Once upon a time, steel buildings were more or less basic metal boxes primarily built for industrial use. Through the years, advances in technology have transformed prefabricated metal or steel buildings into completely customizable structures that can be designed and built to accommodate practically any application or use.
Anyone that has ever priced prefabricated building suppliers has likely noticed price fluctuations from one to the next. This is because there is no standard steel building pricing list. Actual cost is largely dependent on the structure’s size, intended use, and location. Other factors such as supply and demand or the supplier you choose will also affect a building’s price.
Here are three factors that significantly impact the total cost of a metal or steel building.
Location & Design
Two big determinators of the price of a steel building are its location and design/build.
For example, a metal or steel building built along the coast must be engineered to withstand more than 90 mph of straight-line winds since hurricanes are always a threat. This is an example of location mattering.
Open wall steel buildings – also known as roof-only steel structures – must also be built to withstand high winds since no other walls are there to deflect high gusts. If winds are high enough, the roof could be torn completely off the structure without the right wind load capacity. This is an example of design mattering.
Similarly, a building built for a region with a lot of snow – let’s say Alaska – will
need to be built with a roof capable of withstanding a heavy snow load. However, someone getting an estimate for a steel building in Los Angeles isn’t worried about its snow load but they’ll need it to withstand extreme seismic conditions. California has stricter regulations pertaining to seismic design since earthquakes are more prevalent and
Naturally, these reinforcements require the use of more steel, which will increase costs. These factors, along with design components like the building’s width, height, and roof pitch, all play a role in determining how much steel is needed and the overall cost of building a steel structure.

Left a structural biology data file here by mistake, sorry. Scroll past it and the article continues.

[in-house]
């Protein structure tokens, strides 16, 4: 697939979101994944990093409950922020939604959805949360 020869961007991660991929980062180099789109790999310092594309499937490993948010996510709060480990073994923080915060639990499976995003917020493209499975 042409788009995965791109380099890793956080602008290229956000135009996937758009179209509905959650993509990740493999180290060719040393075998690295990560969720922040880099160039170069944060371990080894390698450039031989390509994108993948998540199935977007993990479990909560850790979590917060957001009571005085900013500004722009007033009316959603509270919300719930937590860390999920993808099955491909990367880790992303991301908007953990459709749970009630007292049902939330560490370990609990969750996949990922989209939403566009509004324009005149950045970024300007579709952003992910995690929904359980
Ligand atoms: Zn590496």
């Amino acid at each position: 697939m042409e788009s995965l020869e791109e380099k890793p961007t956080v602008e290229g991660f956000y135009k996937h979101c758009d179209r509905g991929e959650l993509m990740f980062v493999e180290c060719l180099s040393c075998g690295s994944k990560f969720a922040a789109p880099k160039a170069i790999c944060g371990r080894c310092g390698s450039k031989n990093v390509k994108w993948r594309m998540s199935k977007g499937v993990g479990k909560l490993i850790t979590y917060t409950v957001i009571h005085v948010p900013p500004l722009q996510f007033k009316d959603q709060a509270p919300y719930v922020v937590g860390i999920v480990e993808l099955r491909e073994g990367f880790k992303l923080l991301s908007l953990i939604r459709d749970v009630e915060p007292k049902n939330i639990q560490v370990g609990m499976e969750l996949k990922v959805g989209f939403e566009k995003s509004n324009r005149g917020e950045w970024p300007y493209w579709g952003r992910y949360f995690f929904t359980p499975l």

Supply & Demand
Steel is a global marketplace commodity not unlike oil. Its price is therefore determined by supply and demand throughout the world. Steel prices are lower if supply is high but demand is low. Prices go up when supply is down and the demand is higher. Economic booms and downturns, the state of the construction industry, and natural disasters requiring large-scale rebuilds are other contributors to fluctuations in steel supply, demand, and pricing.
Where Your Steel Comes From
If you’re ordering a prefabricated building from a company that imports its steel from overseas, prices may be lower but there’s a tradeoff when it comes to quality. You ideally want to work with a supplier that uses only the highest-quality American-made steel.
Additionally, a large supplier of a product or commodity with established relationships within their given industry levies considerable buying power. This purchasing power can be used to pass savings onto their customers. The best deals often come from a supplier that goes a step beyond just designing and delivering a prefabricated metal or steel building. Those offering complete steel building construction services typically have the most buying power to negotiate the best pricing. Learn more about what affects steel building price by browsing through our features and options.